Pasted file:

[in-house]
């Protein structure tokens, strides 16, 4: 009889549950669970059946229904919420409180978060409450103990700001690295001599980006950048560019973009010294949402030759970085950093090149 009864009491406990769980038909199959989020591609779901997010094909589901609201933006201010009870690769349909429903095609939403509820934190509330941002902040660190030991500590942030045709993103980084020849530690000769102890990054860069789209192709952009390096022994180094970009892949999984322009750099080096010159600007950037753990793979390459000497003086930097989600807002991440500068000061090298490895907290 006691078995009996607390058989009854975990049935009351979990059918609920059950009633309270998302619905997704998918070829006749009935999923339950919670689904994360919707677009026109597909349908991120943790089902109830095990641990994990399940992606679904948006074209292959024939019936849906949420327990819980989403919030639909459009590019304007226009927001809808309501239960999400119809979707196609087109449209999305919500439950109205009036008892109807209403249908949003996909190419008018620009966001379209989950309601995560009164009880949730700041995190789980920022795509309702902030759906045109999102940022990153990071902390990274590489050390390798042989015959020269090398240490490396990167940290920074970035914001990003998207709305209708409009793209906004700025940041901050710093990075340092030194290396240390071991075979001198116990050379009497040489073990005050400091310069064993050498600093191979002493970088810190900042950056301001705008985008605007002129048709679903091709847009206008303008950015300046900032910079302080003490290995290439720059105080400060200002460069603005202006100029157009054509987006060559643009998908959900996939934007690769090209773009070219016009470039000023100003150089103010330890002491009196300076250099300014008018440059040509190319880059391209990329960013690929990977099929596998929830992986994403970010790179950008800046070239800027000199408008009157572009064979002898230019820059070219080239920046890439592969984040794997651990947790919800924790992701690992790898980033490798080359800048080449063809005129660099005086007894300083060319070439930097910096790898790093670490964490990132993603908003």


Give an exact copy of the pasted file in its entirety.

[in-house]
């Protein structure tokens, strides 16, 4: 009889549950669970059946229904919420409180978060409450103990700001690295001599980006950048560019973009010294949402030759970085950093090149 009864009491406990769980038909199959989020591609779901997010094909589901609201933006201010009870690769349909429903095609939403509820934190509330941002902040660190030991500590942030045709993103980084020849530690000769102890990054860069789209192709952009390096022994180094970009892949999984322009750099080096010159600007950037753990793979390459000497003086930097989600807002991440500068000061090298490895907290 006691078995009996607390058989009854975990049935009351979990059918609920059950009633309270998302619905997704998918070829006749009935999923339950919670689904994360919707677009026109597909349908991120943790089902109830095990641990994990399940992606679904948006074209292959024939019936849906949420327990819980989403919030639909459009590019304007226009927001809808309501239960999400119809979707196609087109449209999305919500439950109205009036008892109807209403249908949003996909190419008018620009966001379209989950309601995560009164009880949730700041995190789980920022795509309702902030759906045109999102940022990153990071902390990274590489050390390798042989015959020269090398240490490396990167940290920074970035914001990003998207709305209708409009793209906004700025940041901050710093990075340092030194290396240390071991075979001198116990050379009497040489073990005050400091310069064993050498600093191979002493970088810190900042950056301001705008985008605007002129048709679903091709847009206008303008950015300046900032910079302080003490290995290439720059105080400060200002460069603005202006100029157009054509987006060559643009998908959900996939934007690769090209773009070219016009470039000023100003150089103010330890002491009196300076250099300014008018440059040509190319880059391209990329960013690929990977099929596998929830992986994403970010790179950008800046070239800027000199408008009157572009064979002898230019820059070219080239920046890439592969984040794997651990947790919800924790992701690992790898980033490798080359800048080449063809005129660099005086007894300083060319070439930097910096790898790093670490964490990132993603908003």